Saturday, June 15, 2024

Summer is here and the world’s on fire

This week we saw the summer solstice: the longest day of the year. 

It was a long day, literally, because the sun was out for the greatest number of minutes this year, and it was a long day figuratively, because we’re all trying to get too much stuff done while also melting in our seats. 

I don’t know about the rest of you, but the strong peso means lots more working hours for me, as the value of my earnings continues to decrease. The heat may make me want to sleep, but the economy has me running that hamster wheel harder and harder.

Usually, I take some time on the solstice to do some kind of “witchy stuff,” as my sister and I call it. But yesterday, my tarot deck remained on the shelf, untouched. No candles were lit, because why light candles when it’s so hot already? I didn’t even go out to pick flowers or herbs for a nice table centerpiece.

I mean, how do you celebrate the sun when the sun is actively trying to kill you?

Mexico, along with other parts of the Americas, has been suffering from an impressive heat wave for weeks now. Where I live in Xalapa, it hasn’t been uncommon in previous years to find me in a sweater and boots in June, feeling chilly from the cool temperatures and drizzle that arrive with the rainy season. 

But this month, I’ve been sleeping with a fan on every night, often kicking the covers off too, something I pretty much never, ever do (what if ghosts come and grab my feet while I’m sleeping?)

I don’t even have it that bad: where I am, it’s pretty mild compared to other parts of the country. High temperatures in Xalapa have hovered around 90 F — a beautiful, if slightly warm, spring day where I’m from in Texas. Of course, in Texas, we have central air conditioning, so the suffering one is subjected to usually only takes place on the walk to the car.

Here, there’s no fresh, cool air flowing through empty walls and out of vents into each room. The breeze from open windows is pretty much it, alongside whatever fan you might happen to have on hand. If you’re planning on buying one just now, you’re out of luck: most stores have been left with the scrawniest of collections.

Especially alarming was the news of fires in the region. After a friend sent me a video of the smoke billowing out of the forest near his home, I received more official news: firefighting brigades are asking for help to combat burning in the cloud forest that surrounds us. The cloud forest, people. Where usually, nothing can burn at all because everything’s always damp.

In Xalapa, we’re uncomfortable, but we’re surviving the heat. We’re just working and walking a little slower than usual and taking more naps if we can (what is it about heat that’s so exhausting?). But in the places where the temperatures are up in the hundreds, like down the road in Veracruz, I have no idea how they’re coping. Many homes have air-conditioning units, but plenty don’t. Those who do probably have them on at full blast, and who can blame them? You just can’t get stuff done when you’re melting.

Unfortunately, Mexico’s electrical grid may not be up for the job of supporting all of these attempts to cool down, and I pray that we don’t see anything like my home state did last year when the power grid collapsed due to unprecedented demand. 

After years of chasing off alternative private energy providers in Mexico to prioritize the nationalized energy provider, the Federal Electricity Commission (CFE), we’ve arrived at an unhappy experiment that asks the question: will the state-owned company actually be up to the job of keeping the homes and businesses of Mexico powered? Plenty of blackouts have already been reported.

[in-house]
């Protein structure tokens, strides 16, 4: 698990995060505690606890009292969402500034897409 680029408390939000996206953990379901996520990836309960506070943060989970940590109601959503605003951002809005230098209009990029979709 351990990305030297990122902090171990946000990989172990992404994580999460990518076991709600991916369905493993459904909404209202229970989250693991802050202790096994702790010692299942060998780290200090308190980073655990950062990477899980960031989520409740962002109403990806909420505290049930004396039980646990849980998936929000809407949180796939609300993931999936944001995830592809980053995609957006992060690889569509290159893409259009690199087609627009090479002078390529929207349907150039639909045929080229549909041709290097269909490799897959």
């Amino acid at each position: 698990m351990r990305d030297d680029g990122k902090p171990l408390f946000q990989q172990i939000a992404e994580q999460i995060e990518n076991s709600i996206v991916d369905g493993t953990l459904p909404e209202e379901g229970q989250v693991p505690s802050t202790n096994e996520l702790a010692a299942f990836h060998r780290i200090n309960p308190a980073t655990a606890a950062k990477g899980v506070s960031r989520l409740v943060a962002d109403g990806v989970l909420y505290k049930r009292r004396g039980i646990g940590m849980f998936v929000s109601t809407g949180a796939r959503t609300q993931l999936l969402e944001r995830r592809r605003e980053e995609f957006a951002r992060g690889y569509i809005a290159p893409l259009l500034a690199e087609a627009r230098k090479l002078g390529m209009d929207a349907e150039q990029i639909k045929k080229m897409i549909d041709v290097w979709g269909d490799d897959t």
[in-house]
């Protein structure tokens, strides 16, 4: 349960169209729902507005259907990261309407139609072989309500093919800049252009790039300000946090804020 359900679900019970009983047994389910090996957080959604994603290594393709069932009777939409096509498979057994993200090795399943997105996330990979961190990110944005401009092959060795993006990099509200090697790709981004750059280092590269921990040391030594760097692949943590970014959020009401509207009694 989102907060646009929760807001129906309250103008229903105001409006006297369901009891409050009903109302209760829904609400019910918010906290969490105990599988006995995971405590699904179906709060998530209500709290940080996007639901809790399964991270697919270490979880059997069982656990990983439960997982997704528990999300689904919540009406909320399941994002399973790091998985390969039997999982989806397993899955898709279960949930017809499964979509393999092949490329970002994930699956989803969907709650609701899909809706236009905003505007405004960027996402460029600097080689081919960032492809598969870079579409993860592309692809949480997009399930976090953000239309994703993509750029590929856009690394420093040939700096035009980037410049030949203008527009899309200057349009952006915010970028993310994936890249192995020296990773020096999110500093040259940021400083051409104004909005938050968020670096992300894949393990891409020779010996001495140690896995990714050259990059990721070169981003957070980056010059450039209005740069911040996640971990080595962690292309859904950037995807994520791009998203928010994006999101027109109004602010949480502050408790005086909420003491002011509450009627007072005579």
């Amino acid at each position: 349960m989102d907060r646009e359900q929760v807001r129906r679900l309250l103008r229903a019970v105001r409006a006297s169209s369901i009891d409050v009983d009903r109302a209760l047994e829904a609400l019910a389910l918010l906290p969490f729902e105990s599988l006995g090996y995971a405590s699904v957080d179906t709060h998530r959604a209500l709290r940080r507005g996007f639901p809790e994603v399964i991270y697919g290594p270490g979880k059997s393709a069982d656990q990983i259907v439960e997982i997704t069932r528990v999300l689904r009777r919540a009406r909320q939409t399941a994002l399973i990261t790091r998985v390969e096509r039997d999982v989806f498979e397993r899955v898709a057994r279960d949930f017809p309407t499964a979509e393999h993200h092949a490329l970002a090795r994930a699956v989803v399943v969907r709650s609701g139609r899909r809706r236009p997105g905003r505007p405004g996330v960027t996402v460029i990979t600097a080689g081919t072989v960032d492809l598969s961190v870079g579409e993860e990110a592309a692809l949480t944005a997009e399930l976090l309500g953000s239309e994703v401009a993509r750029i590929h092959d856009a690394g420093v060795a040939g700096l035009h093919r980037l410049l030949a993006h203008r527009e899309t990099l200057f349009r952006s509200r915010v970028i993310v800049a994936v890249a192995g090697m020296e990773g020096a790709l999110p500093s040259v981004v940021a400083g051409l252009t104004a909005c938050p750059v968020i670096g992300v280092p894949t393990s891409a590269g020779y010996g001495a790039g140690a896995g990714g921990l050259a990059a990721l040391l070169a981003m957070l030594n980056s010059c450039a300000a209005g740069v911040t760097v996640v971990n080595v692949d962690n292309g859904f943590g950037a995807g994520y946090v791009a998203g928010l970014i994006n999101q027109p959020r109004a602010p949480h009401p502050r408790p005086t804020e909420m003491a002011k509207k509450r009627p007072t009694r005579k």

If you ask the president, of course, he’ll tell you what he usually tells citizens when they say “hey, this is a problem.” 

“No,” says AMLO, “there is no problem.”

Helpful, right?

Energy policy in both of my countries is tough to work out. Though it should simply be considered a public good, there are plenty of economic interests that want to make sure that those currently providing power, efficiently or not, are not put at a disadvantage. 

In Texas, private companies maintain their power over the grid and keep it that way because of the outsized economic influence they’re able to have on politics. In Mexico, the president’s tireless efforts are keeping the electricity market increasingly competition-free. AMLO caused quite a stir a few years ago, and a possible run-in with the U.S. and Canada, with energy laws that effectively revoked or “froze” permits for foreign alternative energy companies by prioritizing energy produced by the CFE.

That pretty well spooked most others from expanding in Mexico’s renewable energy sector, so it seems we’ll be finding out soon how well CFE can manage.

This administration does not seem to worry too much about the pollution CFE and Pemex cause by burning fossil fuels, and that will ensure even higher temperatures in the future; that worries and saddens me. 

Because nature and physics don’t care about the CFE or any other energy company. Its laws are indifferent to our economies, our claims of sovereignty, our discomfort. I hope and pray we start making policies with an eye toward those laws from now on.

Perhaps a physicist with a doctorate in environmental engineering can help get some sensible energy policies rolled out?

Sarah DeVries is a writer and translator based in Xalapa, Veracruz. She can be reached through her website, sarahedevries.substack.com

Disclaimer: The views expressed in this article are solely those of the author and do not necessarily reflect the views of Mexico News Daily, its owner or its employees.

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